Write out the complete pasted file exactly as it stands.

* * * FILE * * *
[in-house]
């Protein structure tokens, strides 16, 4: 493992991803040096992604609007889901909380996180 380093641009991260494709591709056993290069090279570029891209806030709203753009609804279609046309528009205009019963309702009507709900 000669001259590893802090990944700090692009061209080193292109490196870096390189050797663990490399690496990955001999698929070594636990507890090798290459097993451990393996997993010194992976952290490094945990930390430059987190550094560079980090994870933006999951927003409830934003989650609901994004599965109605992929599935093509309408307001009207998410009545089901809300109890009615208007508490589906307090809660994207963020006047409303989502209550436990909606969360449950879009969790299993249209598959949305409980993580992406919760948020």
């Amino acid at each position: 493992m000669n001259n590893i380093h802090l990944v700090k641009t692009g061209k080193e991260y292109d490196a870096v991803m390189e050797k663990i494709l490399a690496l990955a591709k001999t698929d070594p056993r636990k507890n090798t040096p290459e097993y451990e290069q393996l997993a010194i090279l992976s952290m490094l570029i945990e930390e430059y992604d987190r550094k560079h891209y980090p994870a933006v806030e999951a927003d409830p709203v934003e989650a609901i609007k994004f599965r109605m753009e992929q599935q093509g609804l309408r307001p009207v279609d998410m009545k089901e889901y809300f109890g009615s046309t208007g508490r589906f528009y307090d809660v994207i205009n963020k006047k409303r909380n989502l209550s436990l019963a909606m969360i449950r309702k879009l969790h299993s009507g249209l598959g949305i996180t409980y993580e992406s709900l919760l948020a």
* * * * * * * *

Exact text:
[in-house]
């Protein structure tokens, strides 16, 4: 493992991803040096992604609007889901909380996180 380093641009991260494709591709056993290069090279570029891209806030709203753009609804279609046309528009205009019963309702009507709900 000669001259590893802090990944700090692009061209080193292109490196870096390189050797663990490399690496990955001999698929070594636990507890090798290459097993451990393996997993010194992976952290490094945990930390430059987190550094560079980090994870933006999951927003409830934003989650609901994004599965109605992929599935093509309408307001009207998410009545089901809300109890009615208007508490589906307090809660994207963020006047409303989502209550436990909606969360449950879009969790299993249209598959949305409980993580992406919760948020």
């Amino acid at each position: 493992m000669n001259n590893i380093h802090l990944v700090k641009t692009g061209k080193e991260y292109d490196a870096v991803m390189e050797k663990i494709l490399a690496l990955a591709k001999t698929d070594p056993r636990k507890n090798t040096p290459e097993y451990e290069q393996l997993a010194i090279l992976s952290m490094l570029i945990e930390e430059y992604d987190r550094k560079h891209y980090p994870a933006v806030e999951a927003d409830p709203v934003e989650a609901i609007k994004f599965r109605m753009e992929q599935q093509g609804l309408r307001p009207v279609d998410m009545k089901e889901y809300f109890g009615s046309t208007g508490r589906f528009y307090d809660v994207i205009n963020k006047k409303r909380n989502l209550s436990l019963a909606m969360i449950r309702k879009l969790h299993s009507g249209l598959g949305i996180t409980y993580e992406s709900l919760l948020a």